Former board member Nelson Bunker Hunt was too ill to comment, Evander Holyfield did not return numerous requests for comment, and no staff members besides Dodson wanted to talk.

Promise Keepers spokesman Steve Chavis first described Kilari's relationship with Promise Keepers founder Bill McCartney as passing, despite the fact that McCartney described Kilari as God's favorite preacher.

Today, Chavis says, "That was an old association and there's no reason for Promise Keepers or Bill McCartney to work with Mr. Paul's ministry...I do not foresee us working with him in the future."

None of the others, who were once so willing to lend their names to Kilari's cause, have given public explanations as to why they've distanced themselves. Which is precisely why Kilari has been able to move from one millionaire to the next for nearly ten years.

From the start, his ministry has depended solely on the wealthiest evangelicals in America. With such a tenuous infrastructure, it would have shattered Kilari's ministry if any one of these Christian men had publicly criticized him.

Fortunately for Kilari, none ever has, which is why the unairworthy Global Peace One is still in Kilari's possession, patiently awaiting the day when it can carry another group of orphans across the ocean.

The "Flying Death Trap"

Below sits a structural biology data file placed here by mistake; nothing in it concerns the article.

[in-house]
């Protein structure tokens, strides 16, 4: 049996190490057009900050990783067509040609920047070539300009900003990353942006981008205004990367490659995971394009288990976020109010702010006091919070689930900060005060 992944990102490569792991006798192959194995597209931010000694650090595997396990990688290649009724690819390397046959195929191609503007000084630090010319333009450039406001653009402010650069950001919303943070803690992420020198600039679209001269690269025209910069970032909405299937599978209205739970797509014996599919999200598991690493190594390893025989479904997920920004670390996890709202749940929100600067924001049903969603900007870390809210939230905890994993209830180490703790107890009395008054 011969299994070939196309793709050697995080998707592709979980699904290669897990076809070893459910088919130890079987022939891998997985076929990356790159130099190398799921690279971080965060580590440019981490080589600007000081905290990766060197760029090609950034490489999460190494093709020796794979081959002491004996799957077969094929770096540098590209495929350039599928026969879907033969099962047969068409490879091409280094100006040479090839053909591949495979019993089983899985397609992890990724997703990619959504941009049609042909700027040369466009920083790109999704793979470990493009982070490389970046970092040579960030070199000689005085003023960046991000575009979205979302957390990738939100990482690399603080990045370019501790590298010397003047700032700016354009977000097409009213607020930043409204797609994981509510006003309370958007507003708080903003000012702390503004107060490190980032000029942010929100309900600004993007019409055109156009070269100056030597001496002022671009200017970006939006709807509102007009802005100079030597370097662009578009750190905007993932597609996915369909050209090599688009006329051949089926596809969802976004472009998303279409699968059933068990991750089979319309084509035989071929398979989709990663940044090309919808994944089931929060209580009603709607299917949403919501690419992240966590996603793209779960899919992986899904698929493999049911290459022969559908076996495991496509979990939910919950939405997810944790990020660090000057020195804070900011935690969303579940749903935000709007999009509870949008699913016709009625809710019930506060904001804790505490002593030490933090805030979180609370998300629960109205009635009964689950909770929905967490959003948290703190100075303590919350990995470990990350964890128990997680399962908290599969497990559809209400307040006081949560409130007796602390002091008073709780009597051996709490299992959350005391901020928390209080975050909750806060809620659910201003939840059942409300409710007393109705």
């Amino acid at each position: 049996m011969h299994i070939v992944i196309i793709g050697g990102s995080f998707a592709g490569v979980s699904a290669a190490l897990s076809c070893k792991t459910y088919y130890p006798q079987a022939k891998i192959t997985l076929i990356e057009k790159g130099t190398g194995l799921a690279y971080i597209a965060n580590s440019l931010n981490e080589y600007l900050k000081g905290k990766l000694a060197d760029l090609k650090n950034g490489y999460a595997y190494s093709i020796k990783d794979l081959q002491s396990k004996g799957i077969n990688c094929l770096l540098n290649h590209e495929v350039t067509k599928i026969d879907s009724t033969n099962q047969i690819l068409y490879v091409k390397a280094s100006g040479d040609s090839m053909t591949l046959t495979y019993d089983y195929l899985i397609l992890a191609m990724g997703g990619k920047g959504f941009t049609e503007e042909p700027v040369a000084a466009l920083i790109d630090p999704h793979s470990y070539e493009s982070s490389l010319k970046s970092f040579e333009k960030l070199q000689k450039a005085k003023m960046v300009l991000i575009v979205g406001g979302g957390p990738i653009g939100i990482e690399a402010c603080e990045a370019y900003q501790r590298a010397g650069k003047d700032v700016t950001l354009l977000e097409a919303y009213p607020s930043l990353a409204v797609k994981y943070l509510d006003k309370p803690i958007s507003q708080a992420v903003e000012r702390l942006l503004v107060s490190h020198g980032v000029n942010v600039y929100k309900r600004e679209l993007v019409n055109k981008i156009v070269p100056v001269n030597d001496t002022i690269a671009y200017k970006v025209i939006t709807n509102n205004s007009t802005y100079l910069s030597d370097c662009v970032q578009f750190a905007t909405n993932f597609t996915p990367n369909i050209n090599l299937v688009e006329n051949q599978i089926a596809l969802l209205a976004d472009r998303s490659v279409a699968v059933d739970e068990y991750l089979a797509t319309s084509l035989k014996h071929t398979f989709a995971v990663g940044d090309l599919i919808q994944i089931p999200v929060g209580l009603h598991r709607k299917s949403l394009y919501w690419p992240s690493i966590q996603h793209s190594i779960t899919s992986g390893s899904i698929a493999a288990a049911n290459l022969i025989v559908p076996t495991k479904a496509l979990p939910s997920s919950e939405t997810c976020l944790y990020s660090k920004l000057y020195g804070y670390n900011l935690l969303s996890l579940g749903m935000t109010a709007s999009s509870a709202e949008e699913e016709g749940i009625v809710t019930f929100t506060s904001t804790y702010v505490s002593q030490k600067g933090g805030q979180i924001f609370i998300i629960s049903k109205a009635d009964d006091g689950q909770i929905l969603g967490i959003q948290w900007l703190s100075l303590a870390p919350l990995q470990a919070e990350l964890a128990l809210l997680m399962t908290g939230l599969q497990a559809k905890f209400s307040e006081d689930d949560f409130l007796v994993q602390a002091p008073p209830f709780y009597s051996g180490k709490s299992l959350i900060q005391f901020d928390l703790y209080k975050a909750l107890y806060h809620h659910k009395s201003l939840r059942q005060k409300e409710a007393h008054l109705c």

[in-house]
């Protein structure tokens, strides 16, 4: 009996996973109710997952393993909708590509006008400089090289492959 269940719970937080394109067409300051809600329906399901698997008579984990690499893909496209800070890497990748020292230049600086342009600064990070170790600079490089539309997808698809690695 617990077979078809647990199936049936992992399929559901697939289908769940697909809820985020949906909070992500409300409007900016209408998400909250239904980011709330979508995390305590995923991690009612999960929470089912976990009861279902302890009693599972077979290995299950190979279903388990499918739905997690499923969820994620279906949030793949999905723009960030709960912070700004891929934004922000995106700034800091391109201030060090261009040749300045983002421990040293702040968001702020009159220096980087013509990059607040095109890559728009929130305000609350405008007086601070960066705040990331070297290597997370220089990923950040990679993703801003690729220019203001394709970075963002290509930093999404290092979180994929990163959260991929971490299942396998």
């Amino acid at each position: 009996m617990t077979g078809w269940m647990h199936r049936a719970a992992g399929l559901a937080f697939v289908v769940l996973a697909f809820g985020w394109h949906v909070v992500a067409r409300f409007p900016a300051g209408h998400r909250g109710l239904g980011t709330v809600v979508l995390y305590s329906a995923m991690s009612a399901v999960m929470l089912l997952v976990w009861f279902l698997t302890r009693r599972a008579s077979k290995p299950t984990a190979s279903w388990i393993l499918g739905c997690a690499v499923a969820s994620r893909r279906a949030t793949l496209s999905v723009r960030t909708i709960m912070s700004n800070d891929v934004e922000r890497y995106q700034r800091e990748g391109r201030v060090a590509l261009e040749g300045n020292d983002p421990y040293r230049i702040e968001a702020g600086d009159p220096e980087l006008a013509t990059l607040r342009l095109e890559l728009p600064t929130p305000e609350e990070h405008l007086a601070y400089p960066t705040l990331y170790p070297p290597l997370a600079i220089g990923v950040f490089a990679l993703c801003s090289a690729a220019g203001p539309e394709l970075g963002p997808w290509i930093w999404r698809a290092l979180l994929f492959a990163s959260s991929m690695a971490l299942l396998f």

The cloud of safety concerns and unpaid bills surrounding Anand Kilari's prized 747

Minister Anand Kilari says he's saved countless orphans in India and stopped wars around the world. But he is at least equally proud of owning a 747, which he christened Global Peace One. He beams when he announces that the only other person in the world with a private 747 is George W. Bush.

However, Air Force One is likely better maintained than Global Peace One. In some aviation circles, Kilari's plane is known as the Plane That Fell from the Sky -- Three Times.

According to former crew members and the airplane tracker Web site www.747sp.com, the Boeing plane first flew for China Airlines in 1982. In the span of four days that year, the plane's fourth engine gave out three times, not correcting itself until after the plane dropped thousands of feet each time.

In 1997, the plane was returned to its owner, Sanwa Bank, and housed in Las Vegas. In 1998, Fleet Financial bought Sanwa, and -- according to documents of the sale provided to the Press -- sold the plane to Kilari's ministry in 2001.

Kilari told us the plane was donated by "two businessmen," and the plane flew three overseas trips that, combined, cost less than $1 million.

Yet the sale documents show that Global Peace Initiative paid $3 million for the plane. The plane's net expenses for the first year were calculated at $5.7 million. About half of that was for fuel alone.

Fleet Financial appears to have done whatever it could to facilitate the sale, even advancing GPI $182,000 for parts and services. There is no indication GPI ever repaid the bank.

Memos from the bank and broker show frustration with Kilari's demands that the old plane "meet his standards of 'like a new aircraft -- better than the president's Air Force One.' "